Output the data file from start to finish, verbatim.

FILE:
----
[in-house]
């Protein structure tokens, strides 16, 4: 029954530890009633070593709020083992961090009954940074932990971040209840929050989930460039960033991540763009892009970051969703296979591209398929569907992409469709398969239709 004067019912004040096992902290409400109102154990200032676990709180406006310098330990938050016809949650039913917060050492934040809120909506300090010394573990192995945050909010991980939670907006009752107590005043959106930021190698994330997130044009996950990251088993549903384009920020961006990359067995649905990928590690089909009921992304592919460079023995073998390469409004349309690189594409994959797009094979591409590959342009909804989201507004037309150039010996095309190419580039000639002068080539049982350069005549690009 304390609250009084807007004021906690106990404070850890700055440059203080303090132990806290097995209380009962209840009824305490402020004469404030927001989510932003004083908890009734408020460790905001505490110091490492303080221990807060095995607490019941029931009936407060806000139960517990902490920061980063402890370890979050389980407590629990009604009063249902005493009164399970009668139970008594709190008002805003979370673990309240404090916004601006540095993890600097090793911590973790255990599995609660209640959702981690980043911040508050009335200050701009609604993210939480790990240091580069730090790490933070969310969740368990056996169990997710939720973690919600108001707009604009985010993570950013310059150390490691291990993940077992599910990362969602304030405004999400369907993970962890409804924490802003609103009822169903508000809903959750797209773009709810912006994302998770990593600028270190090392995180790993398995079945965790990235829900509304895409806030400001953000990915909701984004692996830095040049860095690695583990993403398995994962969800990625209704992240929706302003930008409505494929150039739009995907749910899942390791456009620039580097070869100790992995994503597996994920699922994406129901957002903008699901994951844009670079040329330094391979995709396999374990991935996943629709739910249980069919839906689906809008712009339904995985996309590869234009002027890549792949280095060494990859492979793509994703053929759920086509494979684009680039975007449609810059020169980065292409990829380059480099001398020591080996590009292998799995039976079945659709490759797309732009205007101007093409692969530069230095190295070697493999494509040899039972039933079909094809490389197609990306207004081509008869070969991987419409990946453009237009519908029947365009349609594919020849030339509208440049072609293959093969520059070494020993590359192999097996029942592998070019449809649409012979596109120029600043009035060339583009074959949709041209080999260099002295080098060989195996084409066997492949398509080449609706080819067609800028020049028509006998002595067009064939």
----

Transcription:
[in-house]
């Protein structure tokens, strides 16, 4: 029954530890009633070593709020083992961090009954940074932990971040209840929050989930460039960033991540763009892009970051969703296979591209398929569907992409469709398969239709 004067019912004040096992902290409400109102154990200032676990709180406006310098330990938050016809949650039913917060050492934040809120909506300090010394573990192995945050909010991980939670907006009752107590005043959106930021190698994330997130044009996950990251088993549903384009920020961006990359067995649905990928590690089909009921992304592919460079023995073998390469409004349309690189594409994959797009094979591409590959342009909804989201507004037309150039010996095309190419580039000639002068080539049982350069005549690009 304390609250009084807007004021906690106990404070850890700055440059203080303090132990806290097995209380009962209840009824305490402020004469404030927001989510932003004083908890009734408020460790905001505490110091490492303080221990807060095995607490019941029931009936407060806000139960517990902490920061980063402890370890979050389980407590629990009604009063249902005493009164399970009668139970008594709190008002805003979370673990309240404090916004601006540095993890600097090793911590973790255990599995609660209640959702981690980043911040508050009335200050701009609604993210939480790990240091580069730090790490933070969310969740368990056996169990997710939720973690919600108001707009604009985010993570950013310059150390490691291990993940077992599910990362969602304030405004999400369907993970962890409804924490802003609103009822169903508000809903959750797209773009709810912006994302998770990593600028270190090392995180790993398995079945965790990235829900509304895409806030400001953000990915909701984004692996830095040049860095690695583990993403398995994962969800990625209704992240929706302003930008409505494929150039739009995907749910899942390791456009620039580097070869100790992995994503597996994920699922994406129901957002903008699901994951844009670079040329330094391979995709396999374990991935996943629709739910249980069919839906689906809008712009339904995985996309590869234009002027890549792949280095060494990859492979793509994703053929759920086509494979684009680039975007449609810059020169980065292409990829380059480099001398020591080996590009292998799995039976079945659709490759797309732009205007101007093409692969530069230095190295070697493999494509040899039972039933079909094809490389197609990306207004081509008869070969991987419409990946453009237009519908029947365009349609594919020849030339509208440049072609293959093969520059070494020993590359192999097996029942592998070019449809649409012979596109120029600043009035060339583009074959949709041209080999260099002295080098060989195996084409066997492949398509080449609706080819067609800028020049028509006998002595067009064939």